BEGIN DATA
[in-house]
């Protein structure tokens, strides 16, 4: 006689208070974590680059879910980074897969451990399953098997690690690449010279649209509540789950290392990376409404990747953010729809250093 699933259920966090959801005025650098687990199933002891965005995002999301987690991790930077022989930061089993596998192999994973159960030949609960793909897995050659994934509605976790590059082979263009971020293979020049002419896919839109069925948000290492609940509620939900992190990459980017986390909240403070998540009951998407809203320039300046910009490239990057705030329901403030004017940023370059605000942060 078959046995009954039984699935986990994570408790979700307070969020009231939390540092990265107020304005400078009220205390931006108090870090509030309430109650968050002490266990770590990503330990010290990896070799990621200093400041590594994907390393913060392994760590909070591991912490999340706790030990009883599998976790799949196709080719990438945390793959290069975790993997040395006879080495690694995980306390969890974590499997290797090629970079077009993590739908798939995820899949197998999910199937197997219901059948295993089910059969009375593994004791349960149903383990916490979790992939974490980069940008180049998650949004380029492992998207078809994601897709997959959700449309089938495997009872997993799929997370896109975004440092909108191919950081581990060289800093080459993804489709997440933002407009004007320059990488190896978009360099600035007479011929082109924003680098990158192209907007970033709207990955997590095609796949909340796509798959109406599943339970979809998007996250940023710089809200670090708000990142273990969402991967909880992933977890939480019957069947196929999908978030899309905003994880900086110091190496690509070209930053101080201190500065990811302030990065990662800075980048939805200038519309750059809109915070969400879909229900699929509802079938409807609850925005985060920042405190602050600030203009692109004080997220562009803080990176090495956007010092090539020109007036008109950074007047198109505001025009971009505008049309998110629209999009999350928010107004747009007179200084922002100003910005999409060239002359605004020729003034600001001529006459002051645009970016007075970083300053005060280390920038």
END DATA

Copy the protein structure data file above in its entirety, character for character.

[in-house]
């Protein structure tokens, strides 16, 4: 006689208070974590680059879910980074897969451990399953098997690690690449010279649209509540789950290392990376409404990747953010729809250093 699933259920966090959801005025650098687990199933002891965005995002999301987690991790930077022989930061089993596998192999994973159960030949609960793909897995050659994934509605976790590059082979263009971020293979020049002419896919839109069925948000290492609940509620939900992190990459980017986390909240403070998540009951998407809203320039300046910009490239990057705030329901403030004017940023370059605000942060 078959046995009954039984699935986990994570408790979700307070969020009231939390540092990265107020304005400078009220205390931006108090870090509030309430109650968050002490266990770590990503330990010290990896070799990621200093400041590594994907390393913060392994760590909070591991912490999340706790030990009883599998976790799949196709080719990438945390793959290069975790993997040395006879080495690694995980306390969890974590499997290797090629970079077009993590739908798939995820899949197998999910199937197997219901059948295993089910059969009375593994004791349960149903383990916490979790992939974490980069940008180049998650949004380029492992998207078809994601897709997959959700449309089938495997009872997993799929997370896109975004440092909108191919950081581990060289800093080459993804489709997440933002407009004007320059990488190896978009360099600035007479011929082109924003680098990158192209907007970033709207990955997590095609796949909340796509798959109406599943339970979809998007996250940023710089809200670090708000990142273990969402991967909880992933977890939480019957069947196929999908978030899309905003994880900086110091190496690509070209930053101080201190500065990811302030990065990662800075980048939805200038519309750059809109915070969400879909229900699929509802079938409807609850925005985060920042405190602050600030203009692109004080997220562009803080990176090495956007010092090539020109007036008109950074007047198109505001025009971009505008049309998110629209999009999350928010107004747009007179200084922002100003910005999409060239002359605004020729003034600001001529006459002051645009970016007075970083300053005060280390920038």